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Rhythm and blues nostalgia from early-seventies St. Louis — more emotional than The Delfonics (and a lot more than the Grant Green), with more backbeat.

The vaunted extended version of the Balearic weapon favoured by Harvey and co — produced by Arif Mardin in 1978.

Club Mix by Francois K and Larry Levan.

Totally killer rare groove masterwork, finger-popping and super-sexy, recorded in Chicago in 1980. Produced by Chi-Lite Clarence Johnson; Tony Hicks at the mic.

One of the very greatest, most soulful disco records of all time.

The flip of the reliquary original promo of Over And Over, as soulful and deep as any disco ever (and a Theo Parrish weapon). On orange Jazzman vinyl, b/w a terrific mid-tempo ballad featuring Jeanie Tracy.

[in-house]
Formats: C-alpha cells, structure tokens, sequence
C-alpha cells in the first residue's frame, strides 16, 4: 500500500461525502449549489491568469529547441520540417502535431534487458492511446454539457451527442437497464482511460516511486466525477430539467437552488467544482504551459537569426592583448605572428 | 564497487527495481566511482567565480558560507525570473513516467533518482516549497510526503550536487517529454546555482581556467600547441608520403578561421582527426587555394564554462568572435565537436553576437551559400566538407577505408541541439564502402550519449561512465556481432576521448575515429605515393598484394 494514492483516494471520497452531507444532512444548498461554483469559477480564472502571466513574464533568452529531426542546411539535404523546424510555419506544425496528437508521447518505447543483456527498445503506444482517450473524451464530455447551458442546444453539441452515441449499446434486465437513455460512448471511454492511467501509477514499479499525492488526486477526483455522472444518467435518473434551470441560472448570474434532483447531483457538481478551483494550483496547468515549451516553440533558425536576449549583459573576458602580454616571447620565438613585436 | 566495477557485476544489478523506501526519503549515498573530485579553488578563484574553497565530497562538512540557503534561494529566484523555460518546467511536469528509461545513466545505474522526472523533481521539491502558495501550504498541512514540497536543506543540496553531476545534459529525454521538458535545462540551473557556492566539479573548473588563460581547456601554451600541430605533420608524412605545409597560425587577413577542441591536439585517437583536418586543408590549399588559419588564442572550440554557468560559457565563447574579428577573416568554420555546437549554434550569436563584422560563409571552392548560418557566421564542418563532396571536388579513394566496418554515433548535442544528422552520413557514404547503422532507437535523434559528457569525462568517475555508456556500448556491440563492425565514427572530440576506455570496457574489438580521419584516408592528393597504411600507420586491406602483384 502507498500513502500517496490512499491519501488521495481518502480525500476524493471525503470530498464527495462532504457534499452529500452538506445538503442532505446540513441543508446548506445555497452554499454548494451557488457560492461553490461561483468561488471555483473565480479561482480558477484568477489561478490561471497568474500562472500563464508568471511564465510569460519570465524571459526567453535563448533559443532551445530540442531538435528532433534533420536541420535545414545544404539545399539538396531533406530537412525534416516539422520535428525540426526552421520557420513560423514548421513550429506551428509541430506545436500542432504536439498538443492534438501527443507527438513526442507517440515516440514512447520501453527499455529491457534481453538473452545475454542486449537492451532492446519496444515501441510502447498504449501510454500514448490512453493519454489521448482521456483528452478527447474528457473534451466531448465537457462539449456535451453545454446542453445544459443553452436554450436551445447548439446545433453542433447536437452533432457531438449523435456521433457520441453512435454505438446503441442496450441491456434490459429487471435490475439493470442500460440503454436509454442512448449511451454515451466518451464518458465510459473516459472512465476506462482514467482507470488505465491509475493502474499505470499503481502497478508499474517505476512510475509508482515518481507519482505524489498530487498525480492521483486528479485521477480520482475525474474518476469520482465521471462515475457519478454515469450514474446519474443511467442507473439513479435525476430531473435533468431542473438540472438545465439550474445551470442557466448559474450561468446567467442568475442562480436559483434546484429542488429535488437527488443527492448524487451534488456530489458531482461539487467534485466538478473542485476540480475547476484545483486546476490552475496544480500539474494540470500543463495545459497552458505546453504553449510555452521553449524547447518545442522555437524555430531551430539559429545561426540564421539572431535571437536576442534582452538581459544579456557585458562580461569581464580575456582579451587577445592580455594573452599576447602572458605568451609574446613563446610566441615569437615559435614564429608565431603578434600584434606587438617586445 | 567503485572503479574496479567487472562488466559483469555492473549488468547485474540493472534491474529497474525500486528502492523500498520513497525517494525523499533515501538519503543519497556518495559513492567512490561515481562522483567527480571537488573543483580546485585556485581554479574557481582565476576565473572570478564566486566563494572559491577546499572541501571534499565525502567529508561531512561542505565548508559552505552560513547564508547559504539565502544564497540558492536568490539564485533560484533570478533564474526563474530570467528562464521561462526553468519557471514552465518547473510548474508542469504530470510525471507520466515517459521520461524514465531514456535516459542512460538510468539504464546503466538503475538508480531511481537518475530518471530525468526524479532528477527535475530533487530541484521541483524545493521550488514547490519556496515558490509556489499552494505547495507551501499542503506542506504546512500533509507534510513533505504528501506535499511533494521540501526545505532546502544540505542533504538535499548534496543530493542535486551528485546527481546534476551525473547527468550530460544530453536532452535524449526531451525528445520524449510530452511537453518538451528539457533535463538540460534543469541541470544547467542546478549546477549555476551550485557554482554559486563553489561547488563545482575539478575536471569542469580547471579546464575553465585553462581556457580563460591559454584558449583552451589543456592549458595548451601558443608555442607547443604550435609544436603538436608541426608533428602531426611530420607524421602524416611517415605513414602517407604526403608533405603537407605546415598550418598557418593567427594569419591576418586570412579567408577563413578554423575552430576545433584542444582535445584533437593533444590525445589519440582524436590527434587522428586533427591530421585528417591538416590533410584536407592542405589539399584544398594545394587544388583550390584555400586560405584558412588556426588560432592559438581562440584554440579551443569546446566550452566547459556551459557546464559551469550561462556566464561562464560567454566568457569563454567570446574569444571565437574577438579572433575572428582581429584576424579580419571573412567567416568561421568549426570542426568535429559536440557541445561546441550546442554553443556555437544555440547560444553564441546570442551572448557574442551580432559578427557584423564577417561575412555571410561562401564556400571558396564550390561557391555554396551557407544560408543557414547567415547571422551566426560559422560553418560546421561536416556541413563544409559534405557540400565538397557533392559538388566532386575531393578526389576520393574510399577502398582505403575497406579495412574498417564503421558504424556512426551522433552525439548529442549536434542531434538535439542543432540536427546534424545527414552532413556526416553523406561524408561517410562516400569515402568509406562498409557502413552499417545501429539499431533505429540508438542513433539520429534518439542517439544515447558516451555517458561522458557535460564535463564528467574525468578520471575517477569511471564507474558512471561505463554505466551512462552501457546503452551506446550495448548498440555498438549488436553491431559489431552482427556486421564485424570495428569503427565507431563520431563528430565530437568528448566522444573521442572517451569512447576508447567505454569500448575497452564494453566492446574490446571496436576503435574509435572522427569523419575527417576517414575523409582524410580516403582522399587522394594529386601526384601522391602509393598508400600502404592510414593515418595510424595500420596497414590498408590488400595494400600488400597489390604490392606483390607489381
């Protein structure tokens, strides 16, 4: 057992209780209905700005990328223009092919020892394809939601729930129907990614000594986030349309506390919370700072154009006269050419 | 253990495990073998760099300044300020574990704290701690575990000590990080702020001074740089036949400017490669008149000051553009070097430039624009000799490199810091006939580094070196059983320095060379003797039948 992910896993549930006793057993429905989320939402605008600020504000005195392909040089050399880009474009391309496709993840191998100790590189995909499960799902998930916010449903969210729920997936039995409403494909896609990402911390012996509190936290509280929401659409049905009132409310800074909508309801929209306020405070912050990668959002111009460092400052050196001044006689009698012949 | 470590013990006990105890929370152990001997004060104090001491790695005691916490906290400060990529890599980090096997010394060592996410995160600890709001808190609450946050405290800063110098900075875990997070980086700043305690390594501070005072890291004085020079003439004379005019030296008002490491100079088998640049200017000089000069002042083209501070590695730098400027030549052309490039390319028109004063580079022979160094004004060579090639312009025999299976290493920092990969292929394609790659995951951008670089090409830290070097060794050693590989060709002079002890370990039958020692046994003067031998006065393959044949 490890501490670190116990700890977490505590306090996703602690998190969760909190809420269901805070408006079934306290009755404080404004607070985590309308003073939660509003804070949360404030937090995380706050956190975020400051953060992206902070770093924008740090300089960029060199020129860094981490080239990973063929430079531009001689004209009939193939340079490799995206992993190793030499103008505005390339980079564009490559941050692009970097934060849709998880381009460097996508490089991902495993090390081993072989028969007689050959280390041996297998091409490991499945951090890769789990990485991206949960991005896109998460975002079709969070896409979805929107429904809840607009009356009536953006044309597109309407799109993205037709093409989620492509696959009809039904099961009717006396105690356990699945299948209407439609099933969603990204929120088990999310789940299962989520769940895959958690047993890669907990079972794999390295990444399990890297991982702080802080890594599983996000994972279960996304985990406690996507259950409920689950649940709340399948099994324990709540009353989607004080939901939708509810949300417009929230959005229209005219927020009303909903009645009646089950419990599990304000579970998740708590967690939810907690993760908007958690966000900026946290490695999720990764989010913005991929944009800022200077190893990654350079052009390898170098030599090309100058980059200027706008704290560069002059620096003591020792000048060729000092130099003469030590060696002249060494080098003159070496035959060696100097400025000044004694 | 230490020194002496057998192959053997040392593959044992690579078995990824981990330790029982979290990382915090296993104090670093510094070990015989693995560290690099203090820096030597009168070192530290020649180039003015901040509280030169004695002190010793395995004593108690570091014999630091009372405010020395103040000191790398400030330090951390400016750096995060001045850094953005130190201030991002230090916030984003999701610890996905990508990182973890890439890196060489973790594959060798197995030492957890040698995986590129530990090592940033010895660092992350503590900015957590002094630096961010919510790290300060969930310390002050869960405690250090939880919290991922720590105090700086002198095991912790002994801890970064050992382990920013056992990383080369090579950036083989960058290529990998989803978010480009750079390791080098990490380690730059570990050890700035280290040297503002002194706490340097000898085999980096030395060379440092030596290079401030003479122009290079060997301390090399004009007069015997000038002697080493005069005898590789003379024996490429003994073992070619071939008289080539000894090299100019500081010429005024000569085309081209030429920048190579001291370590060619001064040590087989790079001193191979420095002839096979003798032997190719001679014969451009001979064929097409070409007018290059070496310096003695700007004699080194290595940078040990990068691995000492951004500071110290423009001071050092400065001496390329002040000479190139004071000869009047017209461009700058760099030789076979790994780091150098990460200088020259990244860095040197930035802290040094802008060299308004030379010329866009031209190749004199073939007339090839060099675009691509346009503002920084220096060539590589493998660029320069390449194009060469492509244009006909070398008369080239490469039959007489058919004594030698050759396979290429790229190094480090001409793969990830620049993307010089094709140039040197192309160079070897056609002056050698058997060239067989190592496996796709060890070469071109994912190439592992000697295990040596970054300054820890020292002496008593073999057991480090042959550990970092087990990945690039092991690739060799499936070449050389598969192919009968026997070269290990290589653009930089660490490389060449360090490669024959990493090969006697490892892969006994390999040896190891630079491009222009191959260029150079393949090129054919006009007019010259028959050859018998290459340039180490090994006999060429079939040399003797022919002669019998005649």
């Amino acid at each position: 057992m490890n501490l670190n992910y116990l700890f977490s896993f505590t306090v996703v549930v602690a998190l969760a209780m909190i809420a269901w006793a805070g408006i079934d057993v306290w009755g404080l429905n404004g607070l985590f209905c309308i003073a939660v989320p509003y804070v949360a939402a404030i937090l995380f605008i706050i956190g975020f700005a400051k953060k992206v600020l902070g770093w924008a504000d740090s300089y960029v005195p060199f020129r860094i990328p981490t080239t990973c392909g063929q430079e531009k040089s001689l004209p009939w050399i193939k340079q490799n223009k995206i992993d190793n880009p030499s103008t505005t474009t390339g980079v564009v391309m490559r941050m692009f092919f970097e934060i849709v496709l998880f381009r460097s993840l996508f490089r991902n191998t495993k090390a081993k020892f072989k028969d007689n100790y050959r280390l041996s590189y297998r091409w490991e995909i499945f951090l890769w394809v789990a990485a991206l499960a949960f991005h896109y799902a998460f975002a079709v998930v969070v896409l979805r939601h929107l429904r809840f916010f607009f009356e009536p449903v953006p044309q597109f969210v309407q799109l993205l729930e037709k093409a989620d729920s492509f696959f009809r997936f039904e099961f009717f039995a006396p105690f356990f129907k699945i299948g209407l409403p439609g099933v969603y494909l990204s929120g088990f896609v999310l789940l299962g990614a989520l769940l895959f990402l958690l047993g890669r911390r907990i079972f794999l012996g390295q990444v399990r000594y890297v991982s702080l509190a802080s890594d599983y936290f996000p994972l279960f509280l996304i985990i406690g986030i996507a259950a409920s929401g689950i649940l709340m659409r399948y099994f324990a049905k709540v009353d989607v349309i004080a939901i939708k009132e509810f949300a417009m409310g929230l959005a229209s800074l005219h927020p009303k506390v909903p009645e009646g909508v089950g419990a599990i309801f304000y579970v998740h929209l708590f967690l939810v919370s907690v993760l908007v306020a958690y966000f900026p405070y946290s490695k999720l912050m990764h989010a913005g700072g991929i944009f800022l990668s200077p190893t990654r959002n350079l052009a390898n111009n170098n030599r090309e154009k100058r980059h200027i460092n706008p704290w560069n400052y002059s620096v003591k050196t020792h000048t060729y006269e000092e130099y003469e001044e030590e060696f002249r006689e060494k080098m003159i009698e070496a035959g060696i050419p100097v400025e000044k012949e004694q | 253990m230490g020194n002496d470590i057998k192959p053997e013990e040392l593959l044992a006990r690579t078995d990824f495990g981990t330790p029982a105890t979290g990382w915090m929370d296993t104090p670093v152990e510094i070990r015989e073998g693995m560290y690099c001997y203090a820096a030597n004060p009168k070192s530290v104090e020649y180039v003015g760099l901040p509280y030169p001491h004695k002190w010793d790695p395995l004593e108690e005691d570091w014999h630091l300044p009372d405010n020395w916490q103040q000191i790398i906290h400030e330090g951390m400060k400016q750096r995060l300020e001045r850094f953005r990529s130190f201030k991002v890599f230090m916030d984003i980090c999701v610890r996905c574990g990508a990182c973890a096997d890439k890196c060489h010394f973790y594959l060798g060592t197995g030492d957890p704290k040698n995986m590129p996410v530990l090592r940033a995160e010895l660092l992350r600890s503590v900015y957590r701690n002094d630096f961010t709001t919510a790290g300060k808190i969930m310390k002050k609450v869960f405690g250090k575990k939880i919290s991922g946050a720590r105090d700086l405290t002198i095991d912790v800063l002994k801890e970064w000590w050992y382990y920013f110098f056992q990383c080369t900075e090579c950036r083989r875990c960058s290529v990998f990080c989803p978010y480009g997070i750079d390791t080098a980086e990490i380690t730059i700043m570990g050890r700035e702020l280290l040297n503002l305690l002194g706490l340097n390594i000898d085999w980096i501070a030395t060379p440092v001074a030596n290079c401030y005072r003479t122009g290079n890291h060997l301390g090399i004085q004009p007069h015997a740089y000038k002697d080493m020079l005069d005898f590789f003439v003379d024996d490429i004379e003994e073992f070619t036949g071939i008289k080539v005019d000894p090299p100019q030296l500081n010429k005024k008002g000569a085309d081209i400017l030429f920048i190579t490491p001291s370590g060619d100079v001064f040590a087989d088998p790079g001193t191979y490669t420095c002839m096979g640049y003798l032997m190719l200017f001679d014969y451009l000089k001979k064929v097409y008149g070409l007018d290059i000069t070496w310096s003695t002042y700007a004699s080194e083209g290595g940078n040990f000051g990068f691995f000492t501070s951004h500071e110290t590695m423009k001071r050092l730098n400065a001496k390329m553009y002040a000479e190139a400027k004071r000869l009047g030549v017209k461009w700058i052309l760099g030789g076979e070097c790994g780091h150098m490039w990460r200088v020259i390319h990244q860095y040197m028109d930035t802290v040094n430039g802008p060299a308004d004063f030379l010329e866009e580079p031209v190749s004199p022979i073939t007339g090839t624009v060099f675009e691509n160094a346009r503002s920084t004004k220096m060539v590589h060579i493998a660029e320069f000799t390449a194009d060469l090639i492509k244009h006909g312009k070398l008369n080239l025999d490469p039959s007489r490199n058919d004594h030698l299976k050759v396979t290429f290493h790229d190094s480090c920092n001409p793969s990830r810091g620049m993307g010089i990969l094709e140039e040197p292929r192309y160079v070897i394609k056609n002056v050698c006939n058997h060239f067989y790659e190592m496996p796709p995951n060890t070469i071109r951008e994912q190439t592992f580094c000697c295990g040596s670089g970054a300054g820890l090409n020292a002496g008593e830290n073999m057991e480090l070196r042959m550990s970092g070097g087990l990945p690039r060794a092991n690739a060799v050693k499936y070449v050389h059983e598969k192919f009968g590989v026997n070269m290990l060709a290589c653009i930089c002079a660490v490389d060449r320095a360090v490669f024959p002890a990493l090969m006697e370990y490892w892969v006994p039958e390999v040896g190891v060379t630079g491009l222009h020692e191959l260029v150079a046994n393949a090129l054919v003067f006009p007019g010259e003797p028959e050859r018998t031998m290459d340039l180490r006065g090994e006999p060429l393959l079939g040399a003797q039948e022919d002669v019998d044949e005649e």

Lickety-split but soulful dancer from the Jazzman imprint.

Our very favourite Teena, backed with Tata Vega’s boogie classic, Get It Up For Love.

Great lost deep soul from 1970, Quinn Harris.

Great early Mizell Brothers rarity from 1965, repressed by those fine folks at Wax Poetics.

Lush, previously unreleased sides by the Chicagoan vocal harmony group, recorded in 1971 at Gene Cash’s studio, after the demise of Twinight.

An early, rare recording by James McCauley — aka Maggotron, who did The Bass That Ate Miami and Attack On The Planet Of Bass, amongst hundreds of records — marking the start of Miami Bass.